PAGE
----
NAT (Network Address Translation) is a method that allows the translation (modification) of IP addresses while packets/datagrams are traversing the network. NAT Overload, also known as PAT (Port Address Translation) is essentially NAT with the added feature of TCP/UDP ports translation.
The main purpose of NAT is to hide the IP address (usually private) of a client in order to reserve the public address space. For example a complete network with 100 hosts can have 100 private IP addresses and still be visible to the outside world (internet) as a single IP address. Other benefits of NAT include security and economical usage of the IP address ranges at hand.
The following steps explain basic Cisco router NAT Overload configuration. NAT overload is the most common operation in most businesses around the world, as it enables the whole network to access the Internet using one single real IP address. If you would like to know more about the NAT theory, be sure to read our popular NAT articles, which explain in great depth the NAT functions and applications in today's networks.
This translates to one usable real IP address - 22.214.171.124 - configured on our router's serial interface. IP address 126.96.36.199 will be used on the other end, that is, the ISP's router. Our ISP has also provided us with the necessary default gateway IP address (configured on our router - not shown) in order to route all traffic to the Internet.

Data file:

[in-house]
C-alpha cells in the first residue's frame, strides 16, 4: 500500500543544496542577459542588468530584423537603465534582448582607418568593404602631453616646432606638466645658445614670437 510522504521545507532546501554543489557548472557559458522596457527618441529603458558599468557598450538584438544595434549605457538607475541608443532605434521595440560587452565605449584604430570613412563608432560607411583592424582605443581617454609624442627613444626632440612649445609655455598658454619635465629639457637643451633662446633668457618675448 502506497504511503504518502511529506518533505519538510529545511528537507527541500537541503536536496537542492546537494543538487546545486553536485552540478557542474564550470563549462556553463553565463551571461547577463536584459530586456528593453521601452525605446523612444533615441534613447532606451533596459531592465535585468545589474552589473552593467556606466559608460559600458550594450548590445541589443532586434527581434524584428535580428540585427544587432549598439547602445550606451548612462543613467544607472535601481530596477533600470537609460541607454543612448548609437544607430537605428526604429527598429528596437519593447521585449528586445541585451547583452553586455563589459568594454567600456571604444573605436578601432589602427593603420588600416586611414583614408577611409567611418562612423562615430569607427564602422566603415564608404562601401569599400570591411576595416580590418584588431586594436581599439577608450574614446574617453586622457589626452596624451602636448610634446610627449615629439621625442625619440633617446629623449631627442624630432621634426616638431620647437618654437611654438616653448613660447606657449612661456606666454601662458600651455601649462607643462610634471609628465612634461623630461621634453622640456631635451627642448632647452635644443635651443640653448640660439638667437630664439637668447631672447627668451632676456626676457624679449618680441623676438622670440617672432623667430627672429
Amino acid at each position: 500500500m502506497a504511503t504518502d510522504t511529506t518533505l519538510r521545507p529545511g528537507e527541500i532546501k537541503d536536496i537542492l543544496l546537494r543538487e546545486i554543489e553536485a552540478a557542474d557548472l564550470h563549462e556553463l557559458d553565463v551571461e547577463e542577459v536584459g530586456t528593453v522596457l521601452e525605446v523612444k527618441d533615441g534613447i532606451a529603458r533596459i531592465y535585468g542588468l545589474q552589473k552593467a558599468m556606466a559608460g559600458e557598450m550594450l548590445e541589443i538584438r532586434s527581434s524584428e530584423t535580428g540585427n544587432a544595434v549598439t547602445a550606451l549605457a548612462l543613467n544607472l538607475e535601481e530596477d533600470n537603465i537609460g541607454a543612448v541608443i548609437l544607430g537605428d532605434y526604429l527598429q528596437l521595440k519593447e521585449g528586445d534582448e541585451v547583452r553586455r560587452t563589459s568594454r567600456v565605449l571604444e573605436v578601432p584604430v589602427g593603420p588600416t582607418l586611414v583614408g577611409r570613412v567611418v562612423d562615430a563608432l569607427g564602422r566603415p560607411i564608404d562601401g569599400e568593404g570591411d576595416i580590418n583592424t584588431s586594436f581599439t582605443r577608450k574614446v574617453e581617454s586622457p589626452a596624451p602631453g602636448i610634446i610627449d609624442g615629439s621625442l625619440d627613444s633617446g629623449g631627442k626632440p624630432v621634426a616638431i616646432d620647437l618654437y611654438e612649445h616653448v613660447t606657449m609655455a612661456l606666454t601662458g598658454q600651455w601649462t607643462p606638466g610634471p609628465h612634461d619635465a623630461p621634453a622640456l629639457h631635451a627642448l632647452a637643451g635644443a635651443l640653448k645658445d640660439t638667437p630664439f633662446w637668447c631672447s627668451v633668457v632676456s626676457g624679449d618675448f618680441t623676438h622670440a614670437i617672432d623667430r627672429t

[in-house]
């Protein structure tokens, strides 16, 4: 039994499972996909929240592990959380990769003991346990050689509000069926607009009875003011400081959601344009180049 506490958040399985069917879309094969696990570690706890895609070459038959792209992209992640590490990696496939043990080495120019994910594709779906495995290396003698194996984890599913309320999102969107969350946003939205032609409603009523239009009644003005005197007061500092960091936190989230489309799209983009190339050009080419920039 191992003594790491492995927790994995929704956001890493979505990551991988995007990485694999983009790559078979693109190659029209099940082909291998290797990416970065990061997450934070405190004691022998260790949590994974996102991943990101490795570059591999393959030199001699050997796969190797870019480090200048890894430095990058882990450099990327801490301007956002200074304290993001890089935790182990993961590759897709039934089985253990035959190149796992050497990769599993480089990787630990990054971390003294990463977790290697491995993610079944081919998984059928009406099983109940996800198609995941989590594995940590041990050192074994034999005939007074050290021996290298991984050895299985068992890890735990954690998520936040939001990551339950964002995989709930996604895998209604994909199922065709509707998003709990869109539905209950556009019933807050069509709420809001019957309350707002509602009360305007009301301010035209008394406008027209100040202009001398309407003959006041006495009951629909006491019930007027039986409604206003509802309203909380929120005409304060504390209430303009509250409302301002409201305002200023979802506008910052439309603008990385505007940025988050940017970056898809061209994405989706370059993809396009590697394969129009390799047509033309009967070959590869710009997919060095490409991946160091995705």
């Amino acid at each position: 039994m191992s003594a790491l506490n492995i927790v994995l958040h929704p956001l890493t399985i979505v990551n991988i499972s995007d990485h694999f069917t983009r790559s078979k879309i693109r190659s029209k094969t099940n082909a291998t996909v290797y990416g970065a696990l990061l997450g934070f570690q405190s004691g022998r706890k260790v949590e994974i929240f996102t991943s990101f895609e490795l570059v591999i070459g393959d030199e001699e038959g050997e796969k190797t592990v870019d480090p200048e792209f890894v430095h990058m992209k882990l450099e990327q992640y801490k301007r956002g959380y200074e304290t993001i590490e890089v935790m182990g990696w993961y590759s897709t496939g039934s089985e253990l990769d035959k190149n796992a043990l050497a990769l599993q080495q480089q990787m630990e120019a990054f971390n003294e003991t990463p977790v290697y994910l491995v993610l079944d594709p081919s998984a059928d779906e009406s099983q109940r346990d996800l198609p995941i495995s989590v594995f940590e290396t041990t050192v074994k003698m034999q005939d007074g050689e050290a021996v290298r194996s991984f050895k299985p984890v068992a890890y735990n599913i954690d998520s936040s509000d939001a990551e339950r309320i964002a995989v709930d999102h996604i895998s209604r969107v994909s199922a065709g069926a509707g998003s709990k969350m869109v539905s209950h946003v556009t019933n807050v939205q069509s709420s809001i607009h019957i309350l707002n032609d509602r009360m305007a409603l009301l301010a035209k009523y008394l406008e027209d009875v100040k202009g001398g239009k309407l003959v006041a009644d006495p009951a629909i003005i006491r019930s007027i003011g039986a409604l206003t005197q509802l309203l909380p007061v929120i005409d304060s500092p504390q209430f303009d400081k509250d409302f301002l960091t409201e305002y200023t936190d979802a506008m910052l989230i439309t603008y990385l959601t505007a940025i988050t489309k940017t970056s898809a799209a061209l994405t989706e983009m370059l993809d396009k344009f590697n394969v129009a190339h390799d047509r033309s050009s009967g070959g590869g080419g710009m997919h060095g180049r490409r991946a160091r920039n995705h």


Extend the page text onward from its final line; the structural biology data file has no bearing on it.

Our goal in this example is to configure NAT Overload (PAT) and provide all internal workstations with Internet access using one public IP address (188.8.131.52).
Configure NAT Overload - PAT (Port Address Translation)
'Overloading' means that the single public IP assigned to your router can be used by multiple internal hosts concurrently. This is done by translating source UDP/TCP ports in the packets and keeping track of them within the translation table kept in the router (R1 in our case). This is a typical NAT configuration for almost all of today's networks.
In addition, NAT Overload (PAT) is covered in great depth on Firewall.cx. Those interested can visit our NAT Overload (PAT) article.
The first step in any NAT configuration is to define the inside and outside interfaces. It is imperative that we define the these interfaces for NAT overload to function.
R1# configure terminal
R1(config)# interface fastethernet0/0
R1(config-if)# ip nat inside
Next step is to set the serial interface S0/0 as the outside interface:
R1(config-if)# ip nat outside
We now need to create an Access Control List (ACL) that will include local (private) hosts or network(s). This ACL will later on be applied to the NAT service command, effectively controlling the hosts that will be able to access the Internet. You can use standard or extended access lists depending on your requirements:
R1(config)# access-list 100 permit ip 192.168.0.0 0.0.0.255 any
The above command instructs the router to allow the 192.168.0.0/24 network to reach any destination. Note that Cisco router standard and extended ACLs always use wildcards (0.0.0.255).